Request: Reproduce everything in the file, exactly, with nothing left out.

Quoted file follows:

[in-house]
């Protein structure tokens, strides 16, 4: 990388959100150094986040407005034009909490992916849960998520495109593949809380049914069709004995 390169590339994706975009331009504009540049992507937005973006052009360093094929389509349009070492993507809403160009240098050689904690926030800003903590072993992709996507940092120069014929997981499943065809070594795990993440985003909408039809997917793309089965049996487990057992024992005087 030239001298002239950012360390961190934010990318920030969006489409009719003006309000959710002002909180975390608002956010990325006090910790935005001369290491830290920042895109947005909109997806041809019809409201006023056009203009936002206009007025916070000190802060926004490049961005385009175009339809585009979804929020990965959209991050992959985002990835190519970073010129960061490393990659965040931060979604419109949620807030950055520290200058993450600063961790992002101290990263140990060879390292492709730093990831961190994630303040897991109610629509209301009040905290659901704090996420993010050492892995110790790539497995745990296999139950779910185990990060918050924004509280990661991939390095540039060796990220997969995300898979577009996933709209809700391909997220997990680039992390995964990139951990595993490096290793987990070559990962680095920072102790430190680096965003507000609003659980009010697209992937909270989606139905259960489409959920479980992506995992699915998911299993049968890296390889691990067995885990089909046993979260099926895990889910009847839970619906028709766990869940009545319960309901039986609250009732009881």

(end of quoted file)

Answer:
[in-house]
């Protein structure tokens, strides 16, 4: 990388959100150094986040407005034009909490992916849960998520495109593949809380049914069709004995 390169590339994706975009331009504009540049992507937005973006052009360093094929389509349009070492993507809403160009240098050689904690926030800003903590072993992709996507940092120069014929997981499943065809070594795990993440985003909408039809997917793309089965049996487990057992024992005087 030239001298002239950012360390961190934010990318920030969006489409009719003006309000959710002002909180975390608002956010990325006090910790935005001369290491830290920042895109947005909109997806041809019809409201006023056009203009936002206009007025916070000190802060926004490049961005385009175009339809585009979804929020990965959209991050992959985002990835190519970073010129960061490393990659965040931060979604419109949620807030950055520290200058993450600063961790992002101290990263140990060879390292492709730093990831961190994630303040897991109610629509209301009040905290659901704090996420993010050492892995110790790539497995745990296999139950779910185990990060918050924004509280990661991939390095540039060796990220997969995300898979577009996933709209809700391909997220997990680039992390995964990139951990595993490096290793987990070559990962680095920072102790430190680096965003507000609003659980009010697209992937909270989606139905259960489409959920479980992506995992699915998911299993049968890296390889691990067995885990089909046993979260099926895990889910009847839970619906028709766990869940009545319960309901039986609250009732009881």